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Managing my money
Managing my money

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5.2 Understanding savings products

Here you start to explore the different savings choices for a household that has surplus income or has budgeted to create surplus income. You begin to learn to make some important distinctions between savings products:

  • products that earn interest where the nominal value of the capital (the amount you put into the product) stays the same
  • investment products, which you look at later, that can make capital gains and capital losses, where the investment you make can subsequently go up and down in value.

There are thousands of different savings products available, and such choice can be daunting. Yet it’s possible to make sense of the choice with reference to available interest rates and the taxation of that interest. An understanding of these, as well as a clear idea about the reason for wanting to save, should provide enough background information to make a more informed decision about a product.

The financial services industry is required to show interest rates on all savings products so that they can be easily compared. You saw last week how interest rates on debt products are expressed as the Annual Percentage Rate (APR). For savings products the comparable rate is called the Annual Equivalent Rate (AER).

The AER and the APR are similar in principle, and allow a comparison of financial products with different payment patterns. The AER is the annual interest rate that savers receive, taking into account when interest is actually paid (for instance, annually, quarterly or monthly).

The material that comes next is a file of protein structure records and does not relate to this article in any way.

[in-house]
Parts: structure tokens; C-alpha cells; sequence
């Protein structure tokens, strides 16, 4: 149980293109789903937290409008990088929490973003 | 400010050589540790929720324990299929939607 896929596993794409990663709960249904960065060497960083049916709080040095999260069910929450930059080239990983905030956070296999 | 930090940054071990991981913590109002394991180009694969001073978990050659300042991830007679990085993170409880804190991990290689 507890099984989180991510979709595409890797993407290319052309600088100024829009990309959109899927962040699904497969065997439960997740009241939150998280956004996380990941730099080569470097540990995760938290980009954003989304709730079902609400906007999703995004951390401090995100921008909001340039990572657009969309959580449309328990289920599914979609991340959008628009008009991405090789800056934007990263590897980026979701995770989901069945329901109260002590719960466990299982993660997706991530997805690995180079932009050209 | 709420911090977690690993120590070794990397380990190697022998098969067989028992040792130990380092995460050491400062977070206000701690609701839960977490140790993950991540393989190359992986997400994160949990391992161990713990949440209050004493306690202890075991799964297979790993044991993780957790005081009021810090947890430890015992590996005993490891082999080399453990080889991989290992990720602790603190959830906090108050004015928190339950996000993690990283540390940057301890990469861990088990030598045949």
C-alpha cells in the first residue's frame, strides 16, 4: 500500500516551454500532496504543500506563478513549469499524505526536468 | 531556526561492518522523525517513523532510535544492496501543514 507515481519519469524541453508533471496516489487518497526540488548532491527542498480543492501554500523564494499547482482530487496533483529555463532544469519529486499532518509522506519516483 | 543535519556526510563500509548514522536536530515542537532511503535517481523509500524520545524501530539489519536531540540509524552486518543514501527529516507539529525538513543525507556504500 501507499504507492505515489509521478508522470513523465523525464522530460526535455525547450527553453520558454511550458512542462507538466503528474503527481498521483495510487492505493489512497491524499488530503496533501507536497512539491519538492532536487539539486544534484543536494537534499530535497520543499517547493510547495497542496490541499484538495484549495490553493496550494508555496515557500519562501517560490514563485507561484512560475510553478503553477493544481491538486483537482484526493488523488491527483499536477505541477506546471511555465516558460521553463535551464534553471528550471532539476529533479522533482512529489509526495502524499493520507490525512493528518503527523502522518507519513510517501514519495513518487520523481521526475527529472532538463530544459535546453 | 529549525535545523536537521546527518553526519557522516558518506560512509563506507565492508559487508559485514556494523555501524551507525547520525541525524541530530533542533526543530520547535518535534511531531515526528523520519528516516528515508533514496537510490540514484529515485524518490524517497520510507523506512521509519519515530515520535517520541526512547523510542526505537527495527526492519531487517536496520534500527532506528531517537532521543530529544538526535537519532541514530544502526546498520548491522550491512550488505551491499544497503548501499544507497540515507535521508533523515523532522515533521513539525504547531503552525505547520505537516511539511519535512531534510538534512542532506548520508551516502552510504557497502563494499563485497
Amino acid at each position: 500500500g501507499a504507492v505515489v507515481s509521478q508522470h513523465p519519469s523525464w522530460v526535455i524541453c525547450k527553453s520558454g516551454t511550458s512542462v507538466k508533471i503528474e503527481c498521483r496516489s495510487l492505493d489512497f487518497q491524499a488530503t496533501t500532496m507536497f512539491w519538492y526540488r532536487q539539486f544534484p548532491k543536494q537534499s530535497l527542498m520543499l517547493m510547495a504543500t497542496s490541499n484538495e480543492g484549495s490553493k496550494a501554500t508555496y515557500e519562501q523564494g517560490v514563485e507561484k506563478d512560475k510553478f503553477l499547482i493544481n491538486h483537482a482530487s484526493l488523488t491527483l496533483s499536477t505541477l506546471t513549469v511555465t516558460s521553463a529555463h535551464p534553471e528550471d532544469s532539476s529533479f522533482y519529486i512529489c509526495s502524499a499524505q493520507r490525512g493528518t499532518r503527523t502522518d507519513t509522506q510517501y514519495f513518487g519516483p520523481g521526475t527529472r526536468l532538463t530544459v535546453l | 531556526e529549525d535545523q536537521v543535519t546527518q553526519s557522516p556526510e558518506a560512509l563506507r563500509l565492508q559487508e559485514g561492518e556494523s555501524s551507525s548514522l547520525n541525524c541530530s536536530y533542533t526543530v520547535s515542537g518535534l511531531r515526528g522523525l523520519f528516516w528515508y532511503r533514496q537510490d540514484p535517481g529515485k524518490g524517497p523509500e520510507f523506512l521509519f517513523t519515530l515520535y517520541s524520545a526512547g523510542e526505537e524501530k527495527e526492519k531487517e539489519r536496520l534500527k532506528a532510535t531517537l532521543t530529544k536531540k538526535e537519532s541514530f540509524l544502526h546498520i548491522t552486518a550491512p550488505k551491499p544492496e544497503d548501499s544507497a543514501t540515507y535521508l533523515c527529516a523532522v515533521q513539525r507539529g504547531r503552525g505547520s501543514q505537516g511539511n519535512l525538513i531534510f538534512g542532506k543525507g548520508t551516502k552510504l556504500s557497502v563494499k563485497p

Week 4 also introduced the idea of real interest rates – thinking in real terms can help to show what’s happening to the value of savings over time. For example, the significance of a 5% interest rate on savings is dependent on the rate of inflation, and is very different at either 1% or 6%.

In the latter case, the real interest rate is actually negative, that is, your savings could buy less in a year’s time, even after the receipt of interest. Theoretically, this could cause some people to decide to consume more now and save less. Conversely, when inflation has been high in the UK, it can make people want to save more to make sure the real value of their savings is not reduced.

In the UK, only National Savings & Investments periodically offers an inflation-proofed savings product in the form of index-linked certificates. For example, holders of the 48th issue five-year certificates are guaranteed to get their original investment (their ‘capital’) back at the end of five years with interest equal to inflation over the period plus 0.5% a year, in other words a real return of 0.5%. Someone who invested £1000 in these five-year index-linked certificates on the first date of their issue in May 2011 would, on 6 April 2016, have found that they had a valuation of £1172.80, giving a nominal return since the start of the investment of 3.3% a year once inflation had been added to the real return.

At times of low inflation, the return on index-linked investments can seem unattractive, but they come into their own in periods when inflation is expected to be high. Most savings products do not offer inflation-proofed returns.

If you want to explore savings accounts further and the returns you receive on them why not access the MAS savings calculator [Tip: hold Ctrl and click a link to open it in a new tab. (Hide tip)] ?

Figure 3